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Forcella is photobook by two photographers who have a history of working together on long-time projects and assignments: Valentina Piccinni and Jean-Marc Caimi. It was  first published in 2015 with Witty Kiwi as a 132-pages trade edition. The book takes us on a rough ride through the oldest neighbourhoods of Naples: Quartieri Spagnoli, Sanità, the city beaches of the Caracciolo broad walk and of course also Forcella,  an infamous quarter “stabbed in the deepest guts” of the city.




© Valentina Piccinni & Jean-Marc Caimi

In its introduction the authors write: “In Forcella time is suspended, frozen in a undefined era that holds the breath from postwar to the Eighties; modernity and globalisation didn’t make their way through the daily life of common people.”

The authors could not have given us a better lead to their work. Indeed, Jean-Marc’s and Valentina’s Naples is far away from bling-bling Italy as it is stage-managed by Silvio Berlusconi on his television channels.  We are far away from temptation island where the grass is green and the botoxed girls are pretty. We are are also far away from urban, progressive but alltogether petty bourgeois subcultures. Forcella is presented as a rather uncomfortable setting, frozen indeed in cold and hard contrast B&W’s. We see tough plants resistent to the leaden sun on the city, tough animals showing their teeth, and tough folks in the austere conditions of their bare appartments.




© Valentina Piccinni & Jean-Marc Caimi

The people of Forcella seem to be enjoying the nearness of the sea and the coolness of a shadow in town, but it is also clear that a walk and a talk is all they really have. Their skins may be elegantly tanned by the sun, our attention is only drawn to the moles of imperfection or to tattoos showing enigmatic messages. The looks in their eyes are not seducing the reader not even pleasing the photographers.



© Valentina Piccinni & Jean-Marc Caimi

In an interview Jean-Marc Caimi explained that the neighbourhoods they photographed harbour a unique way of living. “A pure, old fashioned humanity is reigning, instant friendship is offered, derived from a widespread and unconscious awareness of all being in the same boat.” It is suggested that the locals are living along ancient mediterranean rites and codes of friendship, politeness, honour and hospitality. They seem to be leading their lifes as it was taught by their mothers, fathers, grandparents, uncles and aunts. The loyalty to their traditions makes them resilient against economic and cultural transitions that are making the powerless even more vulnerable.



© Valentina Piccinni & Jean-Marc Caimi

But places like Forcella are also notorious enclaves in modern Italy; homes to the fiercest mafia groups of the continent. Their feuding is ruthless. The list of victims of extortions, crossfires or brutal targeted killings remains always open. When the state comes to find the perpetrators, codes of silence keep all mouths closed.


© Valentina Piccinni & Jean-Marc Caimi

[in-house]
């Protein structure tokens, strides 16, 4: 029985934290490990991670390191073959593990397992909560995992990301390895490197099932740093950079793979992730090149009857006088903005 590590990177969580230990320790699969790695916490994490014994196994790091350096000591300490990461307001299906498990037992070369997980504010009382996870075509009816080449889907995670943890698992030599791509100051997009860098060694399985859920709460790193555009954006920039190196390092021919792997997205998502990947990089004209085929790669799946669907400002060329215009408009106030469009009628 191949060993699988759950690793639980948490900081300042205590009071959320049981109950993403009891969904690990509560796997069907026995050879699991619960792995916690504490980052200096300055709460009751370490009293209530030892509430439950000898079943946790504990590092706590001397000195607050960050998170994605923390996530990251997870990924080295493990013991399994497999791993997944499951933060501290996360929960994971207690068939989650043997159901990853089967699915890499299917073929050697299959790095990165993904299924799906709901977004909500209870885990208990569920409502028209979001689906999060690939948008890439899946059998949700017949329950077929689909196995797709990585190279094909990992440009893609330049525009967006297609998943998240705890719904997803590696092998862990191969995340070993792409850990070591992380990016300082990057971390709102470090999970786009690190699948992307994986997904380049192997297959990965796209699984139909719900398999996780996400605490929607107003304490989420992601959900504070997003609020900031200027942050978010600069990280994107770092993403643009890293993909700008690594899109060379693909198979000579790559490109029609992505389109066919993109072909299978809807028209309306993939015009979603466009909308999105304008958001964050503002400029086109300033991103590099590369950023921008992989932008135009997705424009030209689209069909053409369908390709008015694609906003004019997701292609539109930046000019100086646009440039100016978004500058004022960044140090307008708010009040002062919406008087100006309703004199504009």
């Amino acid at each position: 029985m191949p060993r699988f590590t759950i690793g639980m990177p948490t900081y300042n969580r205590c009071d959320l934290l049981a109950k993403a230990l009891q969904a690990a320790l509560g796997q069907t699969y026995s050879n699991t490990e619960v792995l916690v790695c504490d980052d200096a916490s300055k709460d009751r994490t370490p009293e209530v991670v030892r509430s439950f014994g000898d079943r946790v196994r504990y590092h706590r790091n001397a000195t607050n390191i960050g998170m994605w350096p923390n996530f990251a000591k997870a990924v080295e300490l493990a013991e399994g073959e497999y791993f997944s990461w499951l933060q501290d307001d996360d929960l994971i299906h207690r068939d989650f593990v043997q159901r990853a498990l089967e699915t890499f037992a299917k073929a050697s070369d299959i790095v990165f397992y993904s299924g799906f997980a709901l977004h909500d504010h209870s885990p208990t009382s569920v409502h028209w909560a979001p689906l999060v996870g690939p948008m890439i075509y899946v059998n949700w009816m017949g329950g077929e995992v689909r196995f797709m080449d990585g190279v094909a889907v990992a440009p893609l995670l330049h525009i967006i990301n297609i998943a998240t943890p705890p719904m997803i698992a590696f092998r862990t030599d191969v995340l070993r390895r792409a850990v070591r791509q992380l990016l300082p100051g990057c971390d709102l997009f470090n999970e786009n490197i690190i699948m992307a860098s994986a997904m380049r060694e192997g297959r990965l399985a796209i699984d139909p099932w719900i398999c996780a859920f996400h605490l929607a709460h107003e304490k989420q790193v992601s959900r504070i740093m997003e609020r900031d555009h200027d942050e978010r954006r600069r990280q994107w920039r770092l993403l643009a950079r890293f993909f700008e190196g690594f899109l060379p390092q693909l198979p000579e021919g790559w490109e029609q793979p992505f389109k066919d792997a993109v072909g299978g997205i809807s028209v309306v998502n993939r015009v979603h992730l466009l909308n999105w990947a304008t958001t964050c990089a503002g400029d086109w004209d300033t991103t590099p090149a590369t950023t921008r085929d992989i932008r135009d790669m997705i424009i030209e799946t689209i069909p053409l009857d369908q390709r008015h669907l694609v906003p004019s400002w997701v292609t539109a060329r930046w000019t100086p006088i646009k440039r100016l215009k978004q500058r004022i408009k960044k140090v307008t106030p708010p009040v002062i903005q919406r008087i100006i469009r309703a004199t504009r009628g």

Jean-Marc and Valentina write about the neighbourhoods of the camorristas and their victims that these are “places where poverty is the queen and camorra the king.” The book is following a trail through these quarters, from beach to square to church and back. The social reality over there is evoked by details. We often find cheap, kitschy objects that are most probably “Made in China”: The only products of globalized culture that wash ashore in such environments. On the same trail that we follow,  we discover also effigies of the Madonna or parafernalia of SSC Napoli, highly valued objects that can offer hope and redemption.




© Valentina Piccinni & Jean-Marc Caimi

Remarkably, the Neapolitans that we see, show themselves without any reservation. Sometimes they expose us their bodies, languorously. The looks at the camera and the bodies make me wonder who is leading the dance in Forcella. Is it “the queen” (poverty) or is it “the king” (traditional culture)?




© Valentina Piccinni & Jean-Marc Caimi

Maybe “the unique way of living” is only a weak bid against a society where wealth and power are concentrating in ever smaller circles. Mental or emotional attachments to the codes of the past are maybe the last  straw for people that – in our challenging times- have been deprived of a proper education system. Maybe the barbaric vendettas  are only weird relics of the past, cultural fossils. Maybe they are practised only for the sake of local culture, maybe they are harmless for those who live outside Naples.

Let’s read the baffling but beautiful quote by Pier Paolo Pasolini about the Neapolitans at the beginning of the book: “I have realised this: Neapolitans are today a big tribe who, instead of living in the desert or in the savannah, (…) live in the belly of a great port city. This tribe has decided (…) to die out, by rejecting the new power, that is, what we call history or modernity. (This rejection) give a profund (sic) melancholy, like all tragedies that take place slowly (…). Neapolitans have decided to die out, by remaining until the very end who they are, that is unreachable, irreducible, and incorruptible.”


© Valentina Piccinni & Jean-Marc Caimi

Pasolini is apocalyptical and hypnotising as ever. But we can also see the old, popular cultures of Naples as a fertile soil for a positive solution to the eternal conflict between the powerless and the system. Apparently, Naples has become “one of the most important examples of a European ‘rebel city’, in which municipal power is shared with social movements and civil society organisations to further the commons and innovate new forms of democratic participation“.